Pl. 56 in Samuel George Morton, Crania Americana or, A Comparative View of the Skulls of Various Aboriginal Nations of North and South America (Philadelphia: J. Dobson; 1839). Lithograph

Pl. 56 in Samuel George Morton, Crania Americana or, A Comparative View of the Skulls of Various Aboriginal Nations of North and South America (Philadelphia: J. Dobson; 1839). Lithograph. Digital image curtoesy of Smithsonian Libraries.

John Collins, South East View of West-town Boarding School. Chester Co. Penna. (Philadelphia: T. Sinclair’s lith., 1858). Hand-colored lithograph. Westtown School Archives.

John Collins, South East View of West-town Boarding School. Chester Co. Penna. (Philadelphia: T. Sinclair’s lith., 1858). Hand-colored lithograph. Westtown School Archives.

A 20th-century photograph taken by the Photo-Illustrators commercial photography firm also exemplifies persistent inequalities in medicine in the United States. The image depicts two Black women and a white woman receiving and awaiting medical treatment from several white medical professionals. The photograph provides no explicit contextual information about where it was taken. However, visual elements suggest that the setting is a community clinic. For instance, the three women are being cared for in a single room with stained floors. Much like today, community health centers in the early 20thcentury were intended to serve people who had limited access to quality medical care. As the conditions portrayed in the photograph suggest, these centers were far from a perfect solution to healthcare access disparities. To this day, non-white Americans continue to experience major obstacles to getting the medical care they need.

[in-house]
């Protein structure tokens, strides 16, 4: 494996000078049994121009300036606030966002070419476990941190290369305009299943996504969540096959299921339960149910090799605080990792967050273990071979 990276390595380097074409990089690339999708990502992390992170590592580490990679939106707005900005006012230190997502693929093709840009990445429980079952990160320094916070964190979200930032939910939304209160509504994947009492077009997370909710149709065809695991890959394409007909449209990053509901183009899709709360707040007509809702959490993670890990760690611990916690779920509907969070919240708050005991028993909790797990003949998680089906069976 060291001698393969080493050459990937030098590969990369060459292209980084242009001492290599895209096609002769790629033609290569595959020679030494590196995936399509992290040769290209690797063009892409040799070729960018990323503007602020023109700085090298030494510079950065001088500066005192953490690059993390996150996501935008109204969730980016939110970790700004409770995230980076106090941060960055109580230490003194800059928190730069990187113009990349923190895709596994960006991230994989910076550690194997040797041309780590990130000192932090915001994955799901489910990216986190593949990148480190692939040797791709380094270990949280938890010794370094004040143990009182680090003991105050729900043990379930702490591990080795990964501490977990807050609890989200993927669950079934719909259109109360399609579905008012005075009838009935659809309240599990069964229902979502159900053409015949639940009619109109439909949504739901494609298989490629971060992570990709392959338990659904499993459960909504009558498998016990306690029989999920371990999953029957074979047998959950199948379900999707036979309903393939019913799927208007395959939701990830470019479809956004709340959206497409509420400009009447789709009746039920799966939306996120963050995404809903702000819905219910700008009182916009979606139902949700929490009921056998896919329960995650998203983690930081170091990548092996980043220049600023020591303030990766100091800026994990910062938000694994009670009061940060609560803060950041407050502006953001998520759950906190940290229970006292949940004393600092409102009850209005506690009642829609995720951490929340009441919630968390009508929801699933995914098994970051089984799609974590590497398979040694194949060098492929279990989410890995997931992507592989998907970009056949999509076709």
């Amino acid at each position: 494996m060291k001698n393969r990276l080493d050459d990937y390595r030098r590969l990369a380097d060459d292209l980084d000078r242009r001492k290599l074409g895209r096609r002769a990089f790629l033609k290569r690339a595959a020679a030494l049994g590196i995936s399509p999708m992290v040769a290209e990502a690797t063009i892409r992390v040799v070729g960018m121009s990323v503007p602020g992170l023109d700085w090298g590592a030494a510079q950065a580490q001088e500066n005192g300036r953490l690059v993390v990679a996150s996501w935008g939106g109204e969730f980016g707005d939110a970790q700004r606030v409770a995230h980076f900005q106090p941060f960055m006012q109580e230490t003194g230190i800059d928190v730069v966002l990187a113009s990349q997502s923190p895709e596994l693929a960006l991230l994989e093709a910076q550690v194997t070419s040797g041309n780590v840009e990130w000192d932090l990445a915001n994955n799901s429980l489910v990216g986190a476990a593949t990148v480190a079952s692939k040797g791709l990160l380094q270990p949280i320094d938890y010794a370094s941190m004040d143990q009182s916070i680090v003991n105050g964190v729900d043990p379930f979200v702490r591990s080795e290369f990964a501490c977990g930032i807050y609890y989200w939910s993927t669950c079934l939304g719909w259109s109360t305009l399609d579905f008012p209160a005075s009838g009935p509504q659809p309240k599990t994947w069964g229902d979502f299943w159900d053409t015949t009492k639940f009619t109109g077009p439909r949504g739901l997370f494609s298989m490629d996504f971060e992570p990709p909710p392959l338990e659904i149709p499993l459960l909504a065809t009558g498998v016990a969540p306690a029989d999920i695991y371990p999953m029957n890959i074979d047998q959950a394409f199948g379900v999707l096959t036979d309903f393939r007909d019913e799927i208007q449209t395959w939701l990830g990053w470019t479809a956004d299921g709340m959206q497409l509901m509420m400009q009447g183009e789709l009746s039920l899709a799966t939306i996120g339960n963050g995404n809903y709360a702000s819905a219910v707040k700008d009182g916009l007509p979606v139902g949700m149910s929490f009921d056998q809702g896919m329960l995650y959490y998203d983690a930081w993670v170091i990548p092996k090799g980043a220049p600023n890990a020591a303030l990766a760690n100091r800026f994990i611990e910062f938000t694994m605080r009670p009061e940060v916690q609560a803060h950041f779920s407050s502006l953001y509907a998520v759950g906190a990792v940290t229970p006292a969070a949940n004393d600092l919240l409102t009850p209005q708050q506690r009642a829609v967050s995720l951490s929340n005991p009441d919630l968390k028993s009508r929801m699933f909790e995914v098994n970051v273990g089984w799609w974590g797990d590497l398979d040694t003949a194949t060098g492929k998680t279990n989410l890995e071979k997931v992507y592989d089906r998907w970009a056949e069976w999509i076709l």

Photo-Illustrators, [Interior of a medical clinic], ca. 1930. Gelatin silver print.

John Collins, South East View of West-town Boarding School. Chester Co. Penna. (Philadelphia: T. Sinclair’s lith., 1858). Hand-colored lithograph. Westtown School Archives.

These examples in the Graphic Arts Collection speak to the need for curators and audiences to reconsider our inquisitory relationship to historical objects. We tend to see objects from the past as evidence of certain historical truths. But just as we must be discerning and wary of misinformation that spreads by way of the internet, we also must be cognizant of the biases and half-truths that historical visual objects present to us.

Imperfect History is supported by the Henry Luce Foundation.